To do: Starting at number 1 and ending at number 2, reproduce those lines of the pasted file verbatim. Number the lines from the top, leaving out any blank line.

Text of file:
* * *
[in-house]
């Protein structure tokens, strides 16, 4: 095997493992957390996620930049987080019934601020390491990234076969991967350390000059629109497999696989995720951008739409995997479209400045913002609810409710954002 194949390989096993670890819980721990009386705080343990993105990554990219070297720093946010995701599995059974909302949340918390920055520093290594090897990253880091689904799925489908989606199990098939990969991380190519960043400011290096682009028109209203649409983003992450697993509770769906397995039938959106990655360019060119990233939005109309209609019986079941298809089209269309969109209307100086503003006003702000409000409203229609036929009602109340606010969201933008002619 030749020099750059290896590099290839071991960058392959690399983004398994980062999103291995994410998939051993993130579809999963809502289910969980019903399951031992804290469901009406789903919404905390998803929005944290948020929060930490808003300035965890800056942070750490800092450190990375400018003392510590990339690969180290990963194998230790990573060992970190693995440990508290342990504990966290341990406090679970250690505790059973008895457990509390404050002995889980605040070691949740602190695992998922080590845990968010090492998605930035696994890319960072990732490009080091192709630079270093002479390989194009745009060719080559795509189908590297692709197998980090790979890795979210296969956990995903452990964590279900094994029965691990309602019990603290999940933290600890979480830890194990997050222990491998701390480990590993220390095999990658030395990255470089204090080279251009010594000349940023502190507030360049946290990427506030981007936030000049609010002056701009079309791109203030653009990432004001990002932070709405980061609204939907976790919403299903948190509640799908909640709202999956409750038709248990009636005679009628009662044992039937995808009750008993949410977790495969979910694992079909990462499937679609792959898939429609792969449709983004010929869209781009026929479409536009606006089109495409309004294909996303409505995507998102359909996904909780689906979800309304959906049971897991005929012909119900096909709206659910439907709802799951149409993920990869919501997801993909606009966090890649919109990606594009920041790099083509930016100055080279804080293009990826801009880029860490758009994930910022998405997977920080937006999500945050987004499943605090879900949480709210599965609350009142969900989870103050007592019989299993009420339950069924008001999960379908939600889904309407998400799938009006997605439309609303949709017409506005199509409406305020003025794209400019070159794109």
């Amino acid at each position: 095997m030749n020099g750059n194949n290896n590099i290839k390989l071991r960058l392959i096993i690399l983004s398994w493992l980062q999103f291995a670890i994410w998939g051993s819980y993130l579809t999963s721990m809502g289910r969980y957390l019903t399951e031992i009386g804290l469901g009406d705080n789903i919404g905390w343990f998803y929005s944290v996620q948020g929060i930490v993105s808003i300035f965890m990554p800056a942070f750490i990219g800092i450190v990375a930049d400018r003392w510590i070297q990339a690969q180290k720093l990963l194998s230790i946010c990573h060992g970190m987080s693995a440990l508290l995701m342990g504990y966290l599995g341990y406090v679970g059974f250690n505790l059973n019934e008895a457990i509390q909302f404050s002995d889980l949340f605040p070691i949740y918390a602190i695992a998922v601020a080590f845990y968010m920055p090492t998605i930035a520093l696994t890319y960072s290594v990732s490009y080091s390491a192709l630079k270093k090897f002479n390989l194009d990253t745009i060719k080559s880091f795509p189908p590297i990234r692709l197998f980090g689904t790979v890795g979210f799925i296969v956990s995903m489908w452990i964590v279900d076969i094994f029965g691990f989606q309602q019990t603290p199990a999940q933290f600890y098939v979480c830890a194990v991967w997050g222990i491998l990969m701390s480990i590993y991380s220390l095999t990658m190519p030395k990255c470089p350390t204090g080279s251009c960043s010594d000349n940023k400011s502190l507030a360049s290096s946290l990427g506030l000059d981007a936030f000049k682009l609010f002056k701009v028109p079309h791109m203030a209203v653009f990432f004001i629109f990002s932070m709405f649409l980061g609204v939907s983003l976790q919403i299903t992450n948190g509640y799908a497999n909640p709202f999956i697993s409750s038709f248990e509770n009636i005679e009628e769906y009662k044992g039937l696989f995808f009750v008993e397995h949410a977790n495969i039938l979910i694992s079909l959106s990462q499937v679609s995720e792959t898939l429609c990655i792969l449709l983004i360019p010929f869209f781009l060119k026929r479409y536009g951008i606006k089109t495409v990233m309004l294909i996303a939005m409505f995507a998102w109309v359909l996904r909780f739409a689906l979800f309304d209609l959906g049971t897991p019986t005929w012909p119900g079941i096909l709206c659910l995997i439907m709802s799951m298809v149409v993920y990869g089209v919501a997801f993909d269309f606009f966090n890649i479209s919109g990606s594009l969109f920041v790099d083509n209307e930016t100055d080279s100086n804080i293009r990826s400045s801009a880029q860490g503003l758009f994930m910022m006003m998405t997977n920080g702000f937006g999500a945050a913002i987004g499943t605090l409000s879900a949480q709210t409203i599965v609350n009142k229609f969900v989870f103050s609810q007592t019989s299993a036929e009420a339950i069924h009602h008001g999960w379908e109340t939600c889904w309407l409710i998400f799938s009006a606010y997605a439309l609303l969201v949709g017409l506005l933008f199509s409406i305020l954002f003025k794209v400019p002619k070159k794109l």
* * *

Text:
[in-house]
């Protein structure tokens, strides 16, 4: 095997493992957390996620930049987080019934601020390491990234076969991967350390000059629109497999696989995720951008739409995997479209400045913002609810409710954002 194949390989096993670890819980721990009386705080343990993105990554990219070297720093946010995701599995059974909302949340918390920055520093290594090897990253880091689904799925489908989606199990098939990969991380190519960043400011290096682009028109209203649409983003992450697993509770769906397995039938959106990655360019060119990233939005109309209609019986079941298809089209269309969109209307100086503003006003702000409000409203229609036929009602109340606010969201933008002619 030749020099750059290896590099290839071991960058392959690399983004398994980062999103291995994410998939051993993130579809999963809502289910969980019903399951031992804290469901009406789903919404905390998803929005944290948020929060930490808003300035965890800056942070750490800092450190990375400018003392510590990339690969180290990963194998230790990573060992970190693995440990508290342990504990966290341990406090679970250690505790059973008895457990509390404050002995889980605040070691949740602190695992998922080590845990968010090492998605930035696994890319960072990732490009080091192709630079270093002479390989194009745009060719080559795509189908590297692709197998980090790979890795979210296969956990995903452990964590279900094994029965691990309602019990603290999940933290600890979480830890194990997050222990491998701390480990590993220390095999990658030395990255470089204090080279251009010594000349940023502190507030360049946290990427506030981007936030000049609010002056701009079309791109203030653009990432004001990002932070709405980061609204939907976790919403299903948190509640799908909640709202999956409750038709248990009636005679009628009662044992039937995808009750008993949410977790495969979910694992079909990462499937679609792959898939429609792969449709983004010929869209781009026929479409536009606006089109495409309004294909996303409505995507998102359909996904909780689906979800309304959906049971897991005929012909119900096909709206659910439907709802799951149409993920990869919501997801993909606009966090890649919109990606594009920041790099083509930016100055080279804080293009990826801009880029860490758009994930910022998405997977920080937006999500945050987004499943605090879900949480709210599965609350009142969900989870103050007592019989299993009420339950069924008001999960379908939600889904309407998400799938009006997605439309609303949709017409506005199509409406305020003025794209400019070159794109």